Dr. Shah said this was a very proud moment for him personally, for Nature Seychelles and for Seychelles as a whole. “For years I had been told by eminent scientists that we would not be able to restore coral reefs. I persevered, designed the project, got funding for it and put together a world class team for implementation. Now we not only have restored reefs but experienced practitioners from all over the world have come to us to undergo training, which is the first training of its kind in the world” he said.
Minister Dogley being introduced to Reef Rescuers trainers and trainees
“Conservation is not enough!” Dr Sarah Frias-Torres repeated several times in her introduction of the Coral Reef Restoration Training program which has just begun on Praslin. “That is why we need to work on restoring coral reefs.” Sarah, one of the Nature Seychelles’ trainers, is a marine ecologist and biological oceanographer. She is also the coordinator of the Reef Rescuers Project.
Under the Reef Rescuers Project, Nature Seychelles has since 2010 worked on restoring degraded coral reefs using experts and specialists in marine science. The work was funded by United States Agency for International Development (USAID) with added financial support by the Global Environment Facility (GEF).
“It is really motivating to see that a senior government Minister would come to launch the Training Program,” Dr Phanor Montoya-Maya said. Phanor, a marine biologist specializing in coral reef ecology and reef connectivity is the Technical & Scientific Officer in the Reef Rescuers program and one of the Trainers.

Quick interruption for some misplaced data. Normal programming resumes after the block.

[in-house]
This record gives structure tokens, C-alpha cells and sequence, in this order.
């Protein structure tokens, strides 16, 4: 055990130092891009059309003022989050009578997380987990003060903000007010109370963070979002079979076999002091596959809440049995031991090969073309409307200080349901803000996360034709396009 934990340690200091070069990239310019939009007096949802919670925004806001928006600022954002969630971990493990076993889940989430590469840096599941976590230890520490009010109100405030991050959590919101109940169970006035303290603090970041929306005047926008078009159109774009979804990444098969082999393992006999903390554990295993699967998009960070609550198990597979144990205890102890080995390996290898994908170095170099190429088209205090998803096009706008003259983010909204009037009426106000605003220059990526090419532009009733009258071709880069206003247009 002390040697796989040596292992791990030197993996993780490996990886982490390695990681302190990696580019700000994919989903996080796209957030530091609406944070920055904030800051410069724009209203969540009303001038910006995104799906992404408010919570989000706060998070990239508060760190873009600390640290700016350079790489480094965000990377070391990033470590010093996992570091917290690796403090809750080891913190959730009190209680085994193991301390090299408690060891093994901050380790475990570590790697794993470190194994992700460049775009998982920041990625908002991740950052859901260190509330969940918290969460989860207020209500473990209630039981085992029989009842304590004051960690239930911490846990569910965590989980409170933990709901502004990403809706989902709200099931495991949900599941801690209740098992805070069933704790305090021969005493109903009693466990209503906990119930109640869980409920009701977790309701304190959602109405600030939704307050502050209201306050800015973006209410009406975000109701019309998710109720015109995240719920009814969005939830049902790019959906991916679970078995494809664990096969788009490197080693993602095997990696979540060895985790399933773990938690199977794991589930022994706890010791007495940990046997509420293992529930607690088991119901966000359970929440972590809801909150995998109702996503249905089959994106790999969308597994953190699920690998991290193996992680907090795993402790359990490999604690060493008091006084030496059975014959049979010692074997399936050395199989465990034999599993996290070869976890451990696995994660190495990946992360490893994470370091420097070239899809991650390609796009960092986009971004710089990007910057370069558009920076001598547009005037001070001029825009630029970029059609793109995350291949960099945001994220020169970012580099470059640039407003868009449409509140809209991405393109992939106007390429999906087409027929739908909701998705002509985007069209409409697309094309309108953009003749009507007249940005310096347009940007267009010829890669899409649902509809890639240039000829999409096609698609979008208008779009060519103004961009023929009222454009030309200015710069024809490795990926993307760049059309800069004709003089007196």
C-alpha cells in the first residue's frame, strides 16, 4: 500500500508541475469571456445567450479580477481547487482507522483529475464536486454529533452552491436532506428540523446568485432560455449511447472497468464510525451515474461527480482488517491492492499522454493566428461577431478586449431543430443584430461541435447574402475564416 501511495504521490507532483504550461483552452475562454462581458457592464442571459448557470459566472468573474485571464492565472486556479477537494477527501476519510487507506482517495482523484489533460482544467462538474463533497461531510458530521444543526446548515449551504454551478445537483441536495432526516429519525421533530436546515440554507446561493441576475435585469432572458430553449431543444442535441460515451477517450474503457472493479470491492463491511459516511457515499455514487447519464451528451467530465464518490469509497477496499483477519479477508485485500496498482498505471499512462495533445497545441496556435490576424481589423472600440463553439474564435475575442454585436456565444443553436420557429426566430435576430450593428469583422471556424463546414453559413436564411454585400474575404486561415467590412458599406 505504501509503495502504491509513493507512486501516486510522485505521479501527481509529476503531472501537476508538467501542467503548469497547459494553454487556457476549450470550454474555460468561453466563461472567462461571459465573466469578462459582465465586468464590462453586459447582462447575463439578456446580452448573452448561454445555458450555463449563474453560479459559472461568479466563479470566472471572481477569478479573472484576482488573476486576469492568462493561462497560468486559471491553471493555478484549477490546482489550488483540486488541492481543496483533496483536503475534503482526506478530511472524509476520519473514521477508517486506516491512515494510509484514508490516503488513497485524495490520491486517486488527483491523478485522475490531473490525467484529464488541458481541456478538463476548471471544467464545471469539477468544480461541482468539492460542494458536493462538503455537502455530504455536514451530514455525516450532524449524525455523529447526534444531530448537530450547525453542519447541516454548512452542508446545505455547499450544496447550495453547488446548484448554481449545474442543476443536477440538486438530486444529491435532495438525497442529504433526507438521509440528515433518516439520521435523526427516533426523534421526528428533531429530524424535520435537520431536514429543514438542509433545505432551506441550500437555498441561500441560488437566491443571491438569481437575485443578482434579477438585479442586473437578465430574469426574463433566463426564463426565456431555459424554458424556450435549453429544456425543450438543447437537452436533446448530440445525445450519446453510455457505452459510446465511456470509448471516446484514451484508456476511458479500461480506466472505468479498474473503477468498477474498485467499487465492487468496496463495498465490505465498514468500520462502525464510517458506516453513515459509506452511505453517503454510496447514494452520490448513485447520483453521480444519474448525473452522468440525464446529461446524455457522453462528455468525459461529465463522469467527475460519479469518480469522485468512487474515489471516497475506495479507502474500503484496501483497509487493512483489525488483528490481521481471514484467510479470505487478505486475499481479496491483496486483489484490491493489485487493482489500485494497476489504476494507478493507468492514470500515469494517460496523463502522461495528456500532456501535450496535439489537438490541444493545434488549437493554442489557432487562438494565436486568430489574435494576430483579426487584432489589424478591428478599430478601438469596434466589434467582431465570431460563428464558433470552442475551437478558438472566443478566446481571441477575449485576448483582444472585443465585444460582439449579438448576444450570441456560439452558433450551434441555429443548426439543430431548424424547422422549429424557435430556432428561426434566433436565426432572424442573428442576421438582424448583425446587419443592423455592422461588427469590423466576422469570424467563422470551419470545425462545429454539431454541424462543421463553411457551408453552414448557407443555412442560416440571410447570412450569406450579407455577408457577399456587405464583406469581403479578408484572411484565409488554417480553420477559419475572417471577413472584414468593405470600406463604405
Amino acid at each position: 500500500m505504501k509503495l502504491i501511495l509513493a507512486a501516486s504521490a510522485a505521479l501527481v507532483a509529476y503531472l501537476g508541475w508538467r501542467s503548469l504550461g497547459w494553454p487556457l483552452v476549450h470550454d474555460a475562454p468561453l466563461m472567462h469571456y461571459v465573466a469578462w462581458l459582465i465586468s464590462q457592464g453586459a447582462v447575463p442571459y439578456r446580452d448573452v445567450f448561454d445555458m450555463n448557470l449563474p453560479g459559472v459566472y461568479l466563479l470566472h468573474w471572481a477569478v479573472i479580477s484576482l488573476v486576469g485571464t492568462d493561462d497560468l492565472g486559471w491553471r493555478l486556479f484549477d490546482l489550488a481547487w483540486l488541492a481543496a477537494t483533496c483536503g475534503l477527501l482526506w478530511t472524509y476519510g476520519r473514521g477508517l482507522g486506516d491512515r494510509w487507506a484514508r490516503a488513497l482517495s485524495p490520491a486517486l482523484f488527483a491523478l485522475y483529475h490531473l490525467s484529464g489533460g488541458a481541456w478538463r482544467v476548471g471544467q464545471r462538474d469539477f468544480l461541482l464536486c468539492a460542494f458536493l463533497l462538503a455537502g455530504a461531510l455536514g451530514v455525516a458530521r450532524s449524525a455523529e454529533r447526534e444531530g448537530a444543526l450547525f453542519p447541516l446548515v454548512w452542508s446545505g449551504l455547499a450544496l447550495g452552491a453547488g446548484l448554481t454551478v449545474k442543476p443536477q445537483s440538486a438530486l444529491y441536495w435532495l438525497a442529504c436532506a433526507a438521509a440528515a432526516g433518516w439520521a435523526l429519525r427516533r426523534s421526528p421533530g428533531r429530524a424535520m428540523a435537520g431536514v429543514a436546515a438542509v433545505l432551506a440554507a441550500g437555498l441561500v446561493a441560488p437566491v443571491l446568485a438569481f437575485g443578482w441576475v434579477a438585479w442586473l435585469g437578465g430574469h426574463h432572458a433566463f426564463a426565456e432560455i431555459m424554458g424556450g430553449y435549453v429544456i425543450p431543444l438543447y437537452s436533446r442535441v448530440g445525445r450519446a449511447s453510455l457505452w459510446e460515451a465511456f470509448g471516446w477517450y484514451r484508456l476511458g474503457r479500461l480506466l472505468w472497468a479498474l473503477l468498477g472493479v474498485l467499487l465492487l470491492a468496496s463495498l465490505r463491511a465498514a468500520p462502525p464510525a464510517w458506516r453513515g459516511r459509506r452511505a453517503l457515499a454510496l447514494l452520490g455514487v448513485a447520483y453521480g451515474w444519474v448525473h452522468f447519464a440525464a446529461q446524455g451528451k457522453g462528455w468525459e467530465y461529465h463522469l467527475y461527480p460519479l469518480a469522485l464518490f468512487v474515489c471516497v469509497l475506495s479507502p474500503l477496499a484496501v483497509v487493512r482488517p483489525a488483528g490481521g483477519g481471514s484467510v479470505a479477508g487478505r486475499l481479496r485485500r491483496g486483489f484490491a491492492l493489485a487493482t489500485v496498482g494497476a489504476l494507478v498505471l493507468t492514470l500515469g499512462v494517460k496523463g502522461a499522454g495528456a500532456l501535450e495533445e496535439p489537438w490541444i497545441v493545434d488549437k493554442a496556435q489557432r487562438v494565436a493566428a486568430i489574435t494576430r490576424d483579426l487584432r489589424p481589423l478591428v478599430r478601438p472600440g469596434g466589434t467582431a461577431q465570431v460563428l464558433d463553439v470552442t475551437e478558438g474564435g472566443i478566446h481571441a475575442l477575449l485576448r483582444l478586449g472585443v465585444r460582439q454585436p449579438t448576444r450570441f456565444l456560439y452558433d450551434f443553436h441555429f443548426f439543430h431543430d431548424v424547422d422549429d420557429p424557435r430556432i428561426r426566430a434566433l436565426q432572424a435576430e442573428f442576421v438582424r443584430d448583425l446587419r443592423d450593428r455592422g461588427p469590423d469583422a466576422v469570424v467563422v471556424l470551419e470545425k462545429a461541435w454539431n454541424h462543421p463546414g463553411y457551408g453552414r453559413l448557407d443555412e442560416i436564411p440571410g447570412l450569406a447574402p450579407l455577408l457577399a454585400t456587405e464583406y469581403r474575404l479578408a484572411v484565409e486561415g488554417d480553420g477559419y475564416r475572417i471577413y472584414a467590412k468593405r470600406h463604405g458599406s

Trainees learning how to preparing cement
“The program is an opportunity to share Seychelles' experience restoring reefs,” Phanor added. “I hope the Minister's visit translates into more exposure of another successful conservation experience that the Seychellois must feel proud of.”
There are six trainees taking part in what is the first of its kind in the Seychelles; one from the Philippines, two from Australia, two from USA and one from France. Louise Malaise from France and Austin Laing-Herbertfrom Australia, are a couple who lived in Mauritius until 2014, and they have high hopes of returning to Mauritius and apply what they learnt there. Austin said “This week has been great! Learning new skills on reef restoration and most of all, it has been hands-on practical work!”
The six-week training program will consist of practical and academic training based on the reef gardening concept, covering how to build underwater nurseries and transplant corals to a degraded site. The course is ideal for those working in marine conservation with basic knowledge in reef ecology and the scientific method.
Baseline survey of donor site Open water session - Ron Kirby B. Manit
“Corals are about as high maintenance as a Victoria’s Secret supermodel, but the more you learn the more amazing and mysterious corals seem to be, they just keep surprising us,” Tess Moriarty said of her first week as a trainee. “We are from all corners of the globe but we all have one drive; to do our part in saving the oceans in one way or another.”
Nature Seychelles Reef Rescuers Project uses the ‘coral gardening’ method to restore corals that have been negatively impacted by changing climatic, and therefore sea conditions. In the Seychelles, as with many countries in the region, coral bleaching and ocean warming are a threat to marine ecosystems and to the livelihoods of coastal people.
“Thrilling first week with the Reef Rescuer’s team!” says Louise. “After what felt like an eternity, I am finally in Seychelles and everything meets my expectations. The best part is that we are having fun! After all, we are a group of motivated people sharing the same crazy passion, gaining knowledge on Reef Restoration, and we get to do it in Paradise.”